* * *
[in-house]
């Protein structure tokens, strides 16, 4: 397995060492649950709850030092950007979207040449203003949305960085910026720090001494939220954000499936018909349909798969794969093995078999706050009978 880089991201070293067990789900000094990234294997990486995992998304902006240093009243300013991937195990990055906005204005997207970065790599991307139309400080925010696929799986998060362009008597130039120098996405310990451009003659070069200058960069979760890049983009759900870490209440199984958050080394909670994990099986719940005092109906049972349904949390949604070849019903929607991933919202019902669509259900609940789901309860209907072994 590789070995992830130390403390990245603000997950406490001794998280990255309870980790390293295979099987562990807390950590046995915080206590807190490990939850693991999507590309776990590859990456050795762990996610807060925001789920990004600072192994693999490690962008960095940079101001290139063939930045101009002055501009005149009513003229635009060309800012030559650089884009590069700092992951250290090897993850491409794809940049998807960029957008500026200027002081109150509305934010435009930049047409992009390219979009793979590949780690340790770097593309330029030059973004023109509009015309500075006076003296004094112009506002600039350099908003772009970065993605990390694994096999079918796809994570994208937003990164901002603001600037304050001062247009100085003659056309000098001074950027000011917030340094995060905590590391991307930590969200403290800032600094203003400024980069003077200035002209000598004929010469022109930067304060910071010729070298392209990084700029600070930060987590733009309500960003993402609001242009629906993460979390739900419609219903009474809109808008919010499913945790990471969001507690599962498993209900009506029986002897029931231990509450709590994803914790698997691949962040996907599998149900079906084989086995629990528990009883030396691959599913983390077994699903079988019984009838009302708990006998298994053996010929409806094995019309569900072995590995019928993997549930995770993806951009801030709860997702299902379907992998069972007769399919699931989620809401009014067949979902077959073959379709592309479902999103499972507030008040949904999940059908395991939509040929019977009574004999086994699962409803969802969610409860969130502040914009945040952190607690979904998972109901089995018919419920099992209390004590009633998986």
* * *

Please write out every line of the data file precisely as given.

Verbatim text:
[in-house]
């Protein structure tokens, strides 16, 4: 397995060492649950709850030092950007979207040449203003949305960085910026720090001494939220954000499936018909349909798969794969093995078999706050009978 880089991201070293067990789900000094990234294997990486995992998304902006240093009243300013991937195990990055906005204005997207970065790599991307139309400080925010696929799986998060362009008597130039120098996405310990451009003659070069200058960069979760890049983009759900870490209440199984958050080394909670994990099986719940005092109906049972349904949390949604070849019903929607991933919202019902669509259900609940789901309860209907072994 590789070995992830130390403390990245603000997950406490001794998280990255309870980790390293295979099987562990807390950590046995915080206590807190490990939850693991999507590309776990590859990456050795762990996610807060925001789920990004600072192994693999490690962008960095940079101001290139063939930045101009002055501009005149009513003229635009060309800012030559650089884009590069700092992951250290090897993850491409794809940049998807960029957008500026200027002081109150509305934010435009930049047409992009390219979009793979590949780690340790770097593309330029030059973004023109509009015309500075006076003296004094112009506002600039350099908003772009970065993605990390694994096999079918796809994570994208937003990164901002603001600037304050001062247009100085003659056309000098001074950027000011917030340094995060905590590391991307930590969200403290800032600094203003400024980069003077200035002209000598004929010469022109930067304060910071010729070298392209990084700029600070930060987590733009309500960003993402609001242009629906993460979390739900419609219903009474809109808008919010499913945790990471969001507690599962498993209900009506029986002897029931231990509450709590994803914790698997691949962040996907599998149900079906084989086995629990528990009883030396691959599913983390077994699903079988019984009838009302708990006998298994053996010929409806094995019309569900072995590995019928993997549930995770993806951009801030709860997702299902379907992998069972007769399919699931989620809401009014067949979902077959073959379709592309479902999103499972507030008040949904999940059908395991939509040929019977009574004999086994699962409803969802969610409860969130502040914009945040952190607690979904998972109901089995018919419920099992209390004590009633998986």